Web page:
Sunday 26 July 2015


L. GORELIK (December 8, 1889-October 27, 1941)
            He was born in Žlobin, Byelorussia.  Until age twelve he studied in religious primary school, thereafter for two years in a yeshiva.  He also studied Russian.  At age seventeen he emigrated to the United States.  He worked under difficult conditions until the end of his life at various trades.  From 1911 he published poems in Fraye arbeter shtime (Free voice of labor), Tsukunft (Future), in the collection Fun mentsh tsu mentsh (From person to person), in Mani Leyb’s anthology Nyu York (New York), and in other publications.  As an active representative of the group of young poets in Chicago, he published in the anthology Yung shikago (Young Chicago) and in the journal Ineynem (Altogether), issue 6-1, a cycle of poems which linked him to the Introspectivists (Inzikhstn).  He expressed in these poems the spirit of pain and despair at the harsh economic and political conditions of Jews in the old country, as well as due to their national/ethnic decline in the new world.  He later published poems on labor themes in Frayhayt (Freedom) and Hamer (Hammer).  Among his books: Lider (Poems), published by the literary-dramatic society of Cleveland (1919), 168 pp.; Oys dzhou, vider yoshe (Chicago, 1936), stories, 24 pp.; Arum unz (Around us), poems (Chicago: Reuven Brainin IKUF Club, 1941), 125 pp.  He died in Chicago.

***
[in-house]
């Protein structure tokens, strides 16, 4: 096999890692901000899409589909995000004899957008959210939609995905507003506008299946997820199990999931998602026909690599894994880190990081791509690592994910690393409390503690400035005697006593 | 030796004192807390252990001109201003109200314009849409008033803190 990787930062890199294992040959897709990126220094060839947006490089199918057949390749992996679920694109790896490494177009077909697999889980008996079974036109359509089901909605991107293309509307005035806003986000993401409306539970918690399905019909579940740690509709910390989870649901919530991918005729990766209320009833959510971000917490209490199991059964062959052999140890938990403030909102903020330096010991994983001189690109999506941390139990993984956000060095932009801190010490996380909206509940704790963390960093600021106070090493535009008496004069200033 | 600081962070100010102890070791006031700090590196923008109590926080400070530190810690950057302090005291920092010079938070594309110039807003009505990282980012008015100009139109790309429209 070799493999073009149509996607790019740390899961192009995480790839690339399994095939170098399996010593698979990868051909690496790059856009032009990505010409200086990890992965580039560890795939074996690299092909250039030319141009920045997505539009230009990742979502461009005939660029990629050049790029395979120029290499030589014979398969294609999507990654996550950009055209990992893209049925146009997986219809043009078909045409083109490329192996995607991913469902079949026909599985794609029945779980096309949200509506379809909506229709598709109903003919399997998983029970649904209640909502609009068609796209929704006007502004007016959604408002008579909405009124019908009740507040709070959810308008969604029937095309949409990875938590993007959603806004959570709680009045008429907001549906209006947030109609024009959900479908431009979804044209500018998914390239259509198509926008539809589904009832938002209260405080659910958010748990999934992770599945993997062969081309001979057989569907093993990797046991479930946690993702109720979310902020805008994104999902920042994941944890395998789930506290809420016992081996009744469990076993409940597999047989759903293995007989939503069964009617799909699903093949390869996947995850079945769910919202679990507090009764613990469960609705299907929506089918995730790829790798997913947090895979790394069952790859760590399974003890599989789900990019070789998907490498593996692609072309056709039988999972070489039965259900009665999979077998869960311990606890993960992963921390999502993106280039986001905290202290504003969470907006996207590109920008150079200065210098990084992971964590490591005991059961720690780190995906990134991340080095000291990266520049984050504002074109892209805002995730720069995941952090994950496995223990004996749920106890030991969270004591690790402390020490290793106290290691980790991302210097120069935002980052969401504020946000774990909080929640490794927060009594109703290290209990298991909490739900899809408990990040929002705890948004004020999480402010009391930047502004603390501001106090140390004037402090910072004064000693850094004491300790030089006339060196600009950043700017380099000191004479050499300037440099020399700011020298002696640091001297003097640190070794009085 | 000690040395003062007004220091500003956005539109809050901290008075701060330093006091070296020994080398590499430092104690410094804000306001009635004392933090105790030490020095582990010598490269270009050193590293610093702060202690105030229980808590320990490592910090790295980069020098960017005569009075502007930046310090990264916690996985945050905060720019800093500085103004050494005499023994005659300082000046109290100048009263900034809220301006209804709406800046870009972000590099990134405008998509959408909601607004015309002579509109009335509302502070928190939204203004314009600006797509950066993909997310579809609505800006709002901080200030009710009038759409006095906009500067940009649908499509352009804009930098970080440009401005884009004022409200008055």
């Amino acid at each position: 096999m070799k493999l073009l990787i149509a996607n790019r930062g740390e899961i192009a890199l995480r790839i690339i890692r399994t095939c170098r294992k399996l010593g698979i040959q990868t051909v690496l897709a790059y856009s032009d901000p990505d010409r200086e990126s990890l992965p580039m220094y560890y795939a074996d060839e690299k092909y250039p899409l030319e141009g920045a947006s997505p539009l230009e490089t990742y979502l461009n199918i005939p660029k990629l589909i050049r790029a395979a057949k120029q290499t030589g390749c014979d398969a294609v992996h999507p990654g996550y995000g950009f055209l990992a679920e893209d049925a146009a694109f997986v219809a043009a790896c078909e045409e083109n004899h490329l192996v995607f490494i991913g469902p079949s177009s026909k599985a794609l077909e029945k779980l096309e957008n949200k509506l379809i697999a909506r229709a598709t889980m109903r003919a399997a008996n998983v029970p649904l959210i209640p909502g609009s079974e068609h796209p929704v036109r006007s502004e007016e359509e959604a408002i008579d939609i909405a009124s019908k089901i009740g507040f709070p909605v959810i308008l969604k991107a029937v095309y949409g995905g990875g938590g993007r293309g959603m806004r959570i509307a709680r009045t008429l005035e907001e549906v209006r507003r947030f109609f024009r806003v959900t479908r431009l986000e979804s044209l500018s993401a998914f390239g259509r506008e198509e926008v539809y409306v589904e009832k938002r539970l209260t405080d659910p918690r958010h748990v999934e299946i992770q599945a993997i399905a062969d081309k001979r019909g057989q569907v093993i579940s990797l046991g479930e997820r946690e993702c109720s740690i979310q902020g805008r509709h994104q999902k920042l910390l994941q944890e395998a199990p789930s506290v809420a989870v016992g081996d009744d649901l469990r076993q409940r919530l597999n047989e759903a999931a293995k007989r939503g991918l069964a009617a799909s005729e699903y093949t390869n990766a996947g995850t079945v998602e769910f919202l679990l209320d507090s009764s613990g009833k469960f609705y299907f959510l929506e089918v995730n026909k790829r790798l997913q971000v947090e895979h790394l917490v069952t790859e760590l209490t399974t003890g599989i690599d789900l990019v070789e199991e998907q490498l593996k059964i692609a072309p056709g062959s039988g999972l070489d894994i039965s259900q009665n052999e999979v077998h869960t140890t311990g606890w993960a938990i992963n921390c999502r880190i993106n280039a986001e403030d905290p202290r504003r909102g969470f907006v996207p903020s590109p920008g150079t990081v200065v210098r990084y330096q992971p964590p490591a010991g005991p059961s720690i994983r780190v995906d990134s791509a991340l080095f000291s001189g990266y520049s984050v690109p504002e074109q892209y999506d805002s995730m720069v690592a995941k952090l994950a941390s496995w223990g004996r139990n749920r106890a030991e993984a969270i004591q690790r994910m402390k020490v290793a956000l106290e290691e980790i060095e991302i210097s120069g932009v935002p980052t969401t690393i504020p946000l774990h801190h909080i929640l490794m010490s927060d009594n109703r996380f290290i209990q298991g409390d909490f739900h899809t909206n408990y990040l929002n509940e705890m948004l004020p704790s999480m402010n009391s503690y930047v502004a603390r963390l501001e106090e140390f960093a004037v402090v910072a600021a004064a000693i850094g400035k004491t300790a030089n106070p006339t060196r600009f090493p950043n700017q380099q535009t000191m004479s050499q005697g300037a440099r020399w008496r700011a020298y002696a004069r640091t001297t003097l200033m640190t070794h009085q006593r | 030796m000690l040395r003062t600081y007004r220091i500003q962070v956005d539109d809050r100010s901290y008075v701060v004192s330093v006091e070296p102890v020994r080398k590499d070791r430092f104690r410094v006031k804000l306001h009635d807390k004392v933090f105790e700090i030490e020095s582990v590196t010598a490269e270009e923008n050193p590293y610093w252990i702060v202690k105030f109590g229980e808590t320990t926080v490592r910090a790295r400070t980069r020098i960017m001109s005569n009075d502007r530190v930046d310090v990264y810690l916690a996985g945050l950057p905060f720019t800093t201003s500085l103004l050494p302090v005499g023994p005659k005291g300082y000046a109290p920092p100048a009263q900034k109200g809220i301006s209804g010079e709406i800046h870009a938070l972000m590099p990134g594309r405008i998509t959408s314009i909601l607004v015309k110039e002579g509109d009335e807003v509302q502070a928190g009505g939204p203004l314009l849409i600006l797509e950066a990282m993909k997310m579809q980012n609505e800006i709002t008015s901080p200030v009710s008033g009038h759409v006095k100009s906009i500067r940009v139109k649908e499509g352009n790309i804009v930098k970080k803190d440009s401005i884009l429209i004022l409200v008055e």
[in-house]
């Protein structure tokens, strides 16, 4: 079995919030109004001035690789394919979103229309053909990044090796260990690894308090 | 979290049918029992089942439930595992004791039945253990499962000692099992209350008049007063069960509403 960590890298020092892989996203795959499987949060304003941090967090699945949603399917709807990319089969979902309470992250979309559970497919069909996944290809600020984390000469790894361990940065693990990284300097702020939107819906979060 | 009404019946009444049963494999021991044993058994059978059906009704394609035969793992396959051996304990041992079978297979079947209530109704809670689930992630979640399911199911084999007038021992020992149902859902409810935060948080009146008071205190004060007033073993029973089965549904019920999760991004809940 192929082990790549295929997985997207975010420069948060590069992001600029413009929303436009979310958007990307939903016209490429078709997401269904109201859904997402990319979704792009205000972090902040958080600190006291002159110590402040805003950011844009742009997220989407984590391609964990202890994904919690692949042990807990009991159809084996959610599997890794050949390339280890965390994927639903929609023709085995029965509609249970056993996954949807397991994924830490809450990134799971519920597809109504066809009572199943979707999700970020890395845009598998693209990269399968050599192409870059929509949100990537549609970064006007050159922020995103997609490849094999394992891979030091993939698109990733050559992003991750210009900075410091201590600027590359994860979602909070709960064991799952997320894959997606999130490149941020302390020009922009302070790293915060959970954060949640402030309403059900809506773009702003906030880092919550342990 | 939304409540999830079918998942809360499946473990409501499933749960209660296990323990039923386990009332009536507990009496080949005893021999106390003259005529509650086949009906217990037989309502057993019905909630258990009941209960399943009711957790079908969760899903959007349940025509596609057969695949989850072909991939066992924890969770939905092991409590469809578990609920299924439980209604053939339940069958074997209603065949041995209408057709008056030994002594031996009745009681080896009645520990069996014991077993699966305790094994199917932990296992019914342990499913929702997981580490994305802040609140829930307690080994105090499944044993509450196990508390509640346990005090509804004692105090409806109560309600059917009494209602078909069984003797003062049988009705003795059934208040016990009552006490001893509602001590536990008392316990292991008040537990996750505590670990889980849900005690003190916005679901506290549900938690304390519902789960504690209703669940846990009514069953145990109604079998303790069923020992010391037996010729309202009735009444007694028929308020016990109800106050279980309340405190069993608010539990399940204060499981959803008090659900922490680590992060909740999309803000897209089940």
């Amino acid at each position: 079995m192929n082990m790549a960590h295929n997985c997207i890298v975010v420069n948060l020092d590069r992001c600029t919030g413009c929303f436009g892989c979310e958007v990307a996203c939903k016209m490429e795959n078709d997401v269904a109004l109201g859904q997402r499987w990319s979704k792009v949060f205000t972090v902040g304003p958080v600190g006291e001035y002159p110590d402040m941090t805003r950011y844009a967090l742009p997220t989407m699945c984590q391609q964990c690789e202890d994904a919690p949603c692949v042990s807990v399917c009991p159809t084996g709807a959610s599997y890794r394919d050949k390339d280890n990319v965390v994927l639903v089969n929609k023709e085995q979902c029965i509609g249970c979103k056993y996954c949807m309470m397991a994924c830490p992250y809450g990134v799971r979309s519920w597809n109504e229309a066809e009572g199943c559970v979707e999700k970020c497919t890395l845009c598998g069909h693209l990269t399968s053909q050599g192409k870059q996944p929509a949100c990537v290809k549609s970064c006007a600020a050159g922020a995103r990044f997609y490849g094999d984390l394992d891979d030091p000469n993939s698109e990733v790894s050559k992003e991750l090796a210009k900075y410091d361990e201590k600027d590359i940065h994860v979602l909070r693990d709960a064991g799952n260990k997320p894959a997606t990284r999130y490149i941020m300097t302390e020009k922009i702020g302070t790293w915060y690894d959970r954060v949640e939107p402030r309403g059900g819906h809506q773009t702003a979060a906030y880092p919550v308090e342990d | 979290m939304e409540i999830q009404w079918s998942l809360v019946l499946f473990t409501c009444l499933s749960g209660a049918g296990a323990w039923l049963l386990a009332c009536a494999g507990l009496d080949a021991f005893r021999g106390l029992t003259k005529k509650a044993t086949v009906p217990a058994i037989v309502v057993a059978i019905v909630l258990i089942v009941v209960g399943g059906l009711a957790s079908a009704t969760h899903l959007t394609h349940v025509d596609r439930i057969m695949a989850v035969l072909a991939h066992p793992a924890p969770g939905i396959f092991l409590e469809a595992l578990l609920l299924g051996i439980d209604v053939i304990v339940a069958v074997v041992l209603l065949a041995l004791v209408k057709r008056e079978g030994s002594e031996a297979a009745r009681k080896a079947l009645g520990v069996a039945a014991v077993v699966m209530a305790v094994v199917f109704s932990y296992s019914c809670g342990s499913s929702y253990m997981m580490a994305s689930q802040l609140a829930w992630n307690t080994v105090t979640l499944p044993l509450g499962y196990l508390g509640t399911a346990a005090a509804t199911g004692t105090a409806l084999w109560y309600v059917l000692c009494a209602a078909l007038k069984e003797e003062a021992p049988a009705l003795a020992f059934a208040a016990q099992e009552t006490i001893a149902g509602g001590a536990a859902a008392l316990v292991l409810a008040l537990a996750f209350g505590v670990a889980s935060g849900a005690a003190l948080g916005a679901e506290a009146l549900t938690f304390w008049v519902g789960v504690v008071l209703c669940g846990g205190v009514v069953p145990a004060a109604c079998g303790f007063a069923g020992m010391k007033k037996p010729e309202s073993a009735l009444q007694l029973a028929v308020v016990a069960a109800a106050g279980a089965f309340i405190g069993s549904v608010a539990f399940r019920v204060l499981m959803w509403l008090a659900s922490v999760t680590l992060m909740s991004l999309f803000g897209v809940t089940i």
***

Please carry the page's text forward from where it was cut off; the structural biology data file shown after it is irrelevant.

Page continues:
Sources: Zalmen Reyzen, Leksikon, vol. 1; Bal-Makhshoves, in Morgn-zhurnal (December 3, 1922); D. Kurland and S. Rokhkind, Di haynttsaytike proletarishe yidishe dikhtung in amerike (The contemporary proletariat Yiddish poetry in America) (Minsk, 1932); Alexander Pomerants, in Proletpen (Kiev, 1935), pp. 200-1; Pomerants, in Yidishe kultur (New York) (October-November 1941); Amerike in yidishn vort (America in the Yiddish word), an anthology (New York, 1955), pp. 462-64.

Alexander Pomerants

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